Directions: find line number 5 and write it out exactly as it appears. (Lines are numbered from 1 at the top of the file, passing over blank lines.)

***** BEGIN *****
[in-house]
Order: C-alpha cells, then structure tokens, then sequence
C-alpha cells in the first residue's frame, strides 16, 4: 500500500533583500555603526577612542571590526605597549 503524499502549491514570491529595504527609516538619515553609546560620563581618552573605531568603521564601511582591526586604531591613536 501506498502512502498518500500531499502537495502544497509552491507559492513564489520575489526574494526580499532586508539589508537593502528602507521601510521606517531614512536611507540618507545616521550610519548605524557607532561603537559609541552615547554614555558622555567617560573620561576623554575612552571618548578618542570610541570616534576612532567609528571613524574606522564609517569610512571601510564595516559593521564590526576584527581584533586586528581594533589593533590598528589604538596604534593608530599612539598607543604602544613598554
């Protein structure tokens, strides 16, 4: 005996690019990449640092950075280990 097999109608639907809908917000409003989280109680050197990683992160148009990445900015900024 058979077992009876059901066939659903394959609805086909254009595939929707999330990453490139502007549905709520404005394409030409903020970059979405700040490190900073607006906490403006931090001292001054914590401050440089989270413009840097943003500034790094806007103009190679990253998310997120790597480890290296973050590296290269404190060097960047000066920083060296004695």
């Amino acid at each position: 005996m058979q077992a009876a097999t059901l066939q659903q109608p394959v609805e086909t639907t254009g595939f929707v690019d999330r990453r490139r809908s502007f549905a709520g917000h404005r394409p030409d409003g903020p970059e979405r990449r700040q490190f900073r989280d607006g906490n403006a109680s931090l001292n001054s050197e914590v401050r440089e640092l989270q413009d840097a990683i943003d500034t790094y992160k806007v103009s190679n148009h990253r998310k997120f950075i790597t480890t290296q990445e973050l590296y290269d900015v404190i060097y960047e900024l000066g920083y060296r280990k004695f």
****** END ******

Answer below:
């Amino acid at each position: 005996m058979q077992a009876a097999t059901l066939q659903q109608p394959v609805e086909t639907t254009g595939f929707v690019d999330r990453r490139r809908s502007f549905a709520g917000h404005r394409p030409d409003g903020p970059e979405r990449r700040q490190f900073r989280d607006g906490n403006a109680s931090l001292n001054s050197e914590v401050r440089e640092l989270q413009d840097a990683i943003d500034t790094y992160k806007v103009s190679n148009h990253r998310k997120f950075i790597t480890t290296q990445e973050l590296y290269d900015v404190i060097y960047e900024l000066g920083y060296r280990k004695f």